In the Journals

Wastewater treatment plants harbor antibiotic-resistant genes

Marko Virta, PhD
Marko Virta

Findings from a study conducted in seven European countries showed that the number of antibiotic-resistant genes found in wastewater treatment plants mirrored the prevalence of antibiotic-resistant genes in clinical isolates collected from patients.

“However, modern wastewater treatment plants seem to be able to eliminate antibiotic resistance efficiently,” Marko Virta, PhD, a lecturer in the department of microbiology at the University of Helsinki, told Infectious Disease News.

In light of “consistent observation of an increasing north-to-south clinical [antimicrobial resistance] prevalence in Europe,” Virta and colleagues compared antibiotic-resistant genes found in water flowing in and out of 12 urban wastewater treatment plants (UWTPs) in Cyprus, Finland, Germany, Ireland, Norway, Portugal and Spain. UWTPs “are among the most important receptors and sources of environmental” antibiotic resistance, they said. According to the study, the researchers analyzed 229 resistance genes and 25 mobile genetic elements.

Virta said antibiotic use in Europe varies widely by country.

“Overall, southern Europeans use much more antibiotics than their counterparts in the north,” he said. “Similarly, people living in the south of Europe tend to carry a much higher number of antibiotic-resistant bacteria than those living in northern Europe and that is seen in wastewaters.”

Specifically, Cyprus, Ireland, Portugal and Spain report relatively high rates of antibiotic use, whereas Finland, Germany and Norway report fewer antibiotic prescriptions and less antibiotic use.

This corresponds with findings from the study that showed more resistant genes were detected in wastewater bound for purification in Cyprus, Ireland, Portugal and Spain compared with the other three countries.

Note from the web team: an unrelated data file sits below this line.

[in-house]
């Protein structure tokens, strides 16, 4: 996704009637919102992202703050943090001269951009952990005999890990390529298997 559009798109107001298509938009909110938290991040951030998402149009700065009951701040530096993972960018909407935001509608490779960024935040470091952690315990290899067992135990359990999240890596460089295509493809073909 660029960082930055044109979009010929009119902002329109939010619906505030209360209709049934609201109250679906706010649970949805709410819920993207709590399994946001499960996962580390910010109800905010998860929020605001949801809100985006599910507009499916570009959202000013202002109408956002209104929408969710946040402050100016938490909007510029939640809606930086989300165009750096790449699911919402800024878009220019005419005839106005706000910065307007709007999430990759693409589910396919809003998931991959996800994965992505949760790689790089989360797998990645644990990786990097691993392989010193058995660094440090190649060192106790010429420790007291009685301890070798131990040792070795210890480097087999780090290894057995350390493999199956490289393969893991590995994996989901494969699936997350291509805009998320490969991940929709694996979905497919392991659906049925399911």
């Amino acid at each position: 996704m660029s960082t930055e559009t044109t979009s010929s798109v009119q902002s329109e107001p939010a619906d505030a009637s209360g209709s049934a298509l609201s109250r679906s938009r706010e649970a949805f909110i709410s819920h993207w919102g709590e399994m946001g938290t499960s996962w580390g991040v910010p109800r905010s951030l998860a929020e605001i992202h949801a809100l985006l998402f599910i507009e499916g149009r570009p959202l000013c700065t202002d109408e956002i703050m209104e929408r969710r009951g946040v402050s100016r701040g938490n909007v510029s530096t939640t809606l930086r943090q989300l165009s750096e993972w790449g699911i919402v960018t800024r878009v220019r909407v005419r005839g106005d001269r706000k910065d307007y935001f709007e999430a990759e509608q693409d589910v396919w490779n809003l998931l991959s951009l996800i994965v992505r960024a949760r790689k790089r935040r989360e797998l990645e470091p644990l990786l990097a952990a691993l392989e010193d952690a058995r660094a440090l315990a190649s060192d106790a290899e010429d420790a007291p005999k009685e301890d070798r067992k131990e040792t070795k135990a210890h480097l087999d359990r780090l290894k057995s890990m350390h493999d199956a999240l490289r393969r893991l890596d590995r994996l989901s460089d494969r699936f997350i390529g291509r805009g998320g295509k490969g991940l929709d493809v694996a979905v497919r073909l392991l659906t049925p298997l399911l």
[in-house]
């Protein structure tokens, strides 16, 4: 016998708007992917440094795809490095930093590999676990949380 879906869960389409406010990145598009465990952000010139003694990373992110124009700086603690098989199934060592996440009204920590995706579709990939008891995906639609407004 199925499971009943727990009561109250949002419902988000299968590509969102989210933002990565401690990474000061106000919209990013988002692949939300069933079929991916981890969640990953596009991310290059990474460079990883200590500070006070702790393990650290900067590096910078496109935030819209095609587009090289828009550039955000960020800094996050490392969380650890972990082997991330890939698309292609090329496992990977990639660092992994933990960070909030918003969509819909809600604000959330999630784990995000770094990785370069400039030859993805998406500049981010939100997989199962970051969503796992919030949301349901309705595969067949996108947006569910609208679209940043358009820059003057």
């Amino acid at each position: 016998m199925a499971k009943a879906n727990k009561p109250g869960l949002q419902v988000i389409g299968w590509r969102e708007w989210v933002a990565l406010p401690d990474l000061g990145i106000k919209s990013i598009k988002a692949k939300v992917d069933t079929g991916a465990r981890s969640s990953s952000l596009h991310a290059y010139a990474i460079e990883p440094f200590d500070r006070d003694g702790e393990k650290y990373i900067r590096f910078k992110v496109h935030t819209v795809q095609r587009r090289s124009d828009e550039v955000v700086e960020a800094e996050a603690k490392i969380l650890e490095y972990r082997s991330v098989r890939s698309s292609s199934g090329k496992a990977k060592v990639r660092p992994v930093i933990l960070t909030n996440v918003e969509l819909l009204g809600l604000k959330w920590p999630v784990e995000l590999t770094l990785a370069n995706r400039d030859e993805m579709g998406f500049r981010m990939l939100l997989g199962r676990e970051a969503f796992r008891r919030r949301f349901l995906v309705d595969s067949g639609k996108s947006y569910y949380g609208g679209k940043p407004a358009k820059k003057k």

Although Virta said treatment plants are successful in eliminating resistance genes from most samples, the researchers found that the relative number of resistance genes increased during purification in one plant.

They recommended the implementation of regular surveillance and control measures for UWTPs.

“Further research should be done on a global scale and with more wastewater treatment plants in order to allow conclusions on the effect of type and characteristics of a wastewater treatment plants,” Virta said. – by Marley Ghizzone

Disclosures: The authors report no relevant financial disclosures.

Marko Virta, PhD
Marko Virta

Findings from a study conducted in seven European countries showed that the number of antibiotic-resistant genes found in wastewater treatment plants mirrored the prevalence of antibiotic-resistant genes in clinical isolates collected from patients.

“However, modern wastewater treatment plants seem to be able to eliminate antibiotic resistance efficiently,” Marko Virta, PhD, a lecturer in the department of microbiology at the University of Helsinki, told Infectious Disease News.

In light of “consistent observation of an increasing north-to-south clinical [antimicrobial resistance] prevalence in Europe,” Virta and colleagues compared antibiotic-resistant genes found in water flowing in and out of 12 urban wastewater treatment plants (UWTPs) in Cyprus, Finland, Germany, Ireland, Norway, Portugal and Spain. UWTPs “are among the most important receptors and sources of environmental” antibiotic resistance, they said. According to the study, the researchers analyzed 229 resistance genes and 25 mobile genetic elements.

Virta said antibiotic use in Europe varies widely by country.

“Overall, southern Europeans use much more antibiotics than their counterparts in the north,” he said. “Similarly, people living in the south of Europe tend to carry a much higher number of antibiotic-resistant bacteria than those living in northern Europe and that is seen in wastewaters.”

Specifically, Cyprus, Ireland, Portugal and Spain report relatively high rates of antibiotic use, whereas Finland, Germany and Norway report fewer antibiotic prescriptions and less antibiotic use.

This corresponds with findings from the study that showed more resistant genes were detected in wastewater bound for purification in Cyprus, Ireland, Portugal and Spain compared with the other three countries.

Although Virta said treatment plants are successful in eliminating resistance genes from most samples, the researchers found that the relative number of resistance genes increased during purification in one plant.

They recommended the implementation of regular surveillance and control measures for UWTPs.

“Further research should be done on a global scale and with more wastewater treatment plants in order to allow conclusions on the effect of type and characteristics of a wastewater treatment plants,” Virta said. – by Marley Ghizzone

Disclosures: The authors report no relevant financial disclosures.